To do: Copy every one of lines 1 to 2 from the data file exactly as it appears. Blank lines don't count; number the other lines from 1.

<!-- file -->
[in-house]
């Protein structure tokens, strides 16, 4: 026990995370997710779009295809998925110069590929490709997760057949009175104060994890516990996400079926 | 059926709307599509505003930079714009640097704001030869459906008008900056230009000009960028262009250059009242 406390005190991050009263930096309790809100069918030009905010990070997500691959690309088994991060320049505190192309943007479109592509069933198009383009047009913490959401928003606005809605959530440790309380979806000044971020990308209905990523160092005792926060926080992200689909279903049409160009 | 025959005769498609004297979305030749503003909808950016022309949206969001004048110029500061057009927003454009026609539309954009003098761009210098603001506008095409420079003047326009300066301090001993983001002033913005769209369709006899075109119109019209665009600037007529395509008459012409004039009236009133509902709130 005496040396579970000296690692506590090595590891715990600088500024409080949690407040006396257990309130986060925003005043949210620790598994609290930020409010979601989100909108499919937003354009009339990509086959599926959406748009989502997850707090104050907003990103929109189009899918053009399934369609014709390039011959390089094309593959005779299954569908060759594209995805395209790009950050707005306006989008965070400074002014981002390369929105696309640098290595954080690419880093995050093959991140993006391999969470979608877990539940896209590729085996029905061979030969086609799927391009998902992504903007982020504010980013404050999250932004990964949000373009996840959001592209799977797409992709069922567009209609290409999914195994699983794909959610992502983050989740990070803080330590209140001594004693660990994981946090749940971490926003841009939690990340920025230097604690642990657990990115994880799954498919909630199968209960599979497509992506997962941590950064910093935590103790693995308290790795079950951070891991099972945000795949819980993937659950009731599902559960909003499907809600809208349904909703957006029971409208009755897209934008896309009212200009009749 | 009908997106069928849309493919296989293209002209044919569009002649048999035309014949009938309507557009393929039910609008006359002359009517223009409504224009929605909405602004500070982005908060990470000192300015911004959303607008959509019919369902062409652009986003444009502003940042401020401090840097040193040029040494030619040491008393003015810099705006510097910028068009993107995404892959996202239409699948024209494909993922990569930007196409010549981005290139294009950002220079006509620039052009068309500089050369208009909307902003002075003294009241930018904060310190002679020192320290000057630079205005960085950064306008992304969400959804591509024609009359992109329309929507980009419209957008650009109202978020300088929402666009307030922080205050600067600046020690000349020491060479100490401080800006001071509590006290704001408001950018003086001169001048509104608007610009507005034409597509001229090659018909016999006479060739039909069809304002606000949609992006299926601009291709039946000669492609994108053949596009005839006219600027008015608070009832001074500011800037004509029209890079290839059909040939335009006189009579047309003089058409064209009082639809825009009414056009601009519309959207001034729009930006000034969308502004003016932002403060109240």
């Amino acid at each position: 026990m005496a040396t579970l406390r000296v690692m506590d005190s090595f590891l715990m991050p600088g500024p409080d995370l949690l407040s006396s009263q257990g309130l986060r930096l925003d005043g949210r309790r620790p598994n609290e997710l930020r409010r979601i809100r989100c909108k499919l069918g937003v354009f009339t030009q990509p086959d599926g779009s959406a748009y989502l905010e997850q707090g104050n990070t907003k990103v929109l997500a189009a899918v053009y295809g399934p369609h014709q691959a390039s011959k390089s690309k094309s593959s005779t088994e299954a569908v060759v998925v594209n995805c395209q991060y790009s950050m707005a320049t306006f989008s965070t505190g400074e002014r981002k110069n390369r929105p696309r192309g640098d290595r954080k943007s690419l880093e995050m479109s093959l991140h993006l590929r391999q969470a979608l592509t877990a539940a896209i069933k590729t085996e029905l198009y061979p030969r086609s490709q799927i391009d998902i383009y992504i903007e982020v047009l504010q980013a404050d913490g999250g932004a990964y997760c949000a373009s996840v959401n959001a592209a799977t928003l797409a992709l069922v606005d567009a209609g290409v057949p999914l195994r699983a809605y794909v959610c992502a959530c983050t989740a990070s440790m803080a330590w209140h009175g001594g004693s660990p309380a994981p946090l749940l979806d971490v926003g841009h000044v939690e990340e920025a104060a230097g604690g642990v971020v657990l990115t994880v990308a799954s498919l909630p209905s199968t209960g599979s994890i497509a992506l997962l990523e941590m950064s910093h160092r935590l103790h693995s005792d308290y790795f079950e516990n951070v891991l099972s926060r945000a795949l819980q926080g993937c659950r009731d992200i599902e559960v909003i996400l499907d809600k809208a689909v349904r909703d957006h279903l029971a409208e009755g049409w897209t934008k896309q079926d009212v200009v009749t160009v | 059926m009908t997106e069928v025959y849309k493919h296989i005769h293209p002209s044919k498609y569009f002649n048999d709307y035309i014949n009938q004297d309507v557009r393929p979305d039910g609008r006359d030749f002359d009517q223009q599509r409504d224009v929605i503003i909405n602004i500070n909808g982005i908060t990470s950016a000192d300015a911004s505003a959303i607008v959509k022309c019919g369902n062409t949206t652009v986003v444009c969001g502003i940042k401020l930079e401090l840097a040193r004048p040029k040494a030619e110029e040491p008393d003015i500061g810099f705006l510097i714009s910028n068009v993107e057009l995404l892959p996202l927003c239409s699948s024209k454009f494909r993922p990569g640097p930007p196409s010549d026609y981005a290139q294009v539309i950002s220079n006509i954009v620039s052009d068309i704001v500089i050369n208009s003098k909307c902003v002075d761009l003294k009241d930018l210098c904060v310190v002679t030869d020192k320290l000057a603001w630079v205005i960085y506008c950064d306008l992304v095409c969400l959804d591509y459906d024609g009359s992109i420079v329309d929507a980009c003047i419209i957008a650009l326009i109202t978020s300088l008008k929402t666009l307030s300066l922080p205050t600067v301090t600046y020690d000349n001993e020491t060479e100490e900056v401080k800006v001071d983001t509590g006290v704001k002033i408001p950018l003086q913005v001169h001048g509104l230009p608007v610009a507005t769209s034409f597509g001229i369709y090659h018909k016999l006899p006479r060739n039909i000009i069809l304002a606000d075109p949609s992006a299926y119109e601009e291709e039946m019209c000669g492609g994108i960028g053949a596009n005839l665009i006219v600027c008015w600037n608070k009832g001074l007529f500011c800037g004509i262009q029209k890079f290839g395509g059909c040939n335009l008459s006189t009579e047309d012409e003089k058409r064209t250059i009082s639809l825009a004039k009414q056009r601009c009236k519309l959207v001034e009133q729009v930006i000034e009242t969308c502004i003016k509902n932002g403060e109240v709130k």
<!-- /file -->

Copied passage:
[in-house]
């Protein structure tokens, strides 16, 4: 026990995370997710779009295809998925110069590929490709997760057949009175104060994890516990996400079926 | 059926709307599509505003930079714009640097704001030869459906008008900056230009000009960028262009250059009242 406390005190991050009263930096309790809100069918030009905010990070997500691959690309088994991060320049505190192309943007479109592509069933198009383009047009913490959401928003606005809605959530440790309380979806000044971020990308209905990523160092005792926060926080992200689909279903049409160009 | 025959005769498609004297979305030749503003909808950016022309949206969001004048110029500061057009927003454009026609539309954009003098761009210098603001506008095409420079003047326009300066301090001993983001002033913005769209369709006899075109119109019209665009600037007529395509008459012409004039009236009133509902709130 005496040396579970000296690692506590090595590891715990600088500024409080949690407040006396257990309130986060925003005043949210620790598994609290930020409010979601989100909108499919937003354009009339990509086959599926959406748009989502997850707090104050907003990103929109189009899918053009399934369609014709390039011959390089094309593959005779299954569908060759594209995805395209790009950050707005306006989008965070400074002014981002390369929105696309640098290595954080690419880093995050093959991140993006391999969470979608877990539940896209590729085996029905061979030969086609799927391009998902992504903007982020504010980013404050999250932004990964949000373009996840959001592209799977797409992709069922567009209609290409999914195994699983794909959610992502983050989740990070803080330590209140001594004693660990994981946090749940971490926003841009939690990340920025230097604690642990657990990115994880799954498919909630199968209960599979497509992506997962941590950064910093935590103790693995308290790795079950951070891991099972945000795949819980993937659950009731599902559960909003499907809600809208349904909703957006029971409208009755897209934008896309009212200009009749 | 009908997106069928849309493919296989293209002209044919569009002649048999035309014949009938309507557009393929039910609008006359002359009517223009409504224009929605909405602004500070982005908060990470000192300015911004959303607008959509019919369902062409652009986003444009502003940042401020401090840097040193040029040494030619040491008393003015810099705006510097910028068009993107995404892959996202239409699948024209494909993922990569930007196409010549981005290139294009950002220079006509620039052009068309500089050369208009909307902003002075003294009241930018904060310190002679020192320290000057630079205005960085950064306008992304969400959804591509024609009359992109329309929507980009419209957008650009109202978020300088929402666009307030922080205050600067600046020690000349020491060479100490401080800006001071509590006290704001408001950018003086001169001048509104608007610009507005034409597509001229090659018909016999006479060739039909069809304002606000949609992006299926601009291709039946000669492609994108053949596009005839006219600027008015608070009832001074500011800037004509029209890079290839059909040939335009006189009579047309003089058409064209009082639809825009009414056009601009519309959207001034729009930006000034969308502004003016932002403060109240």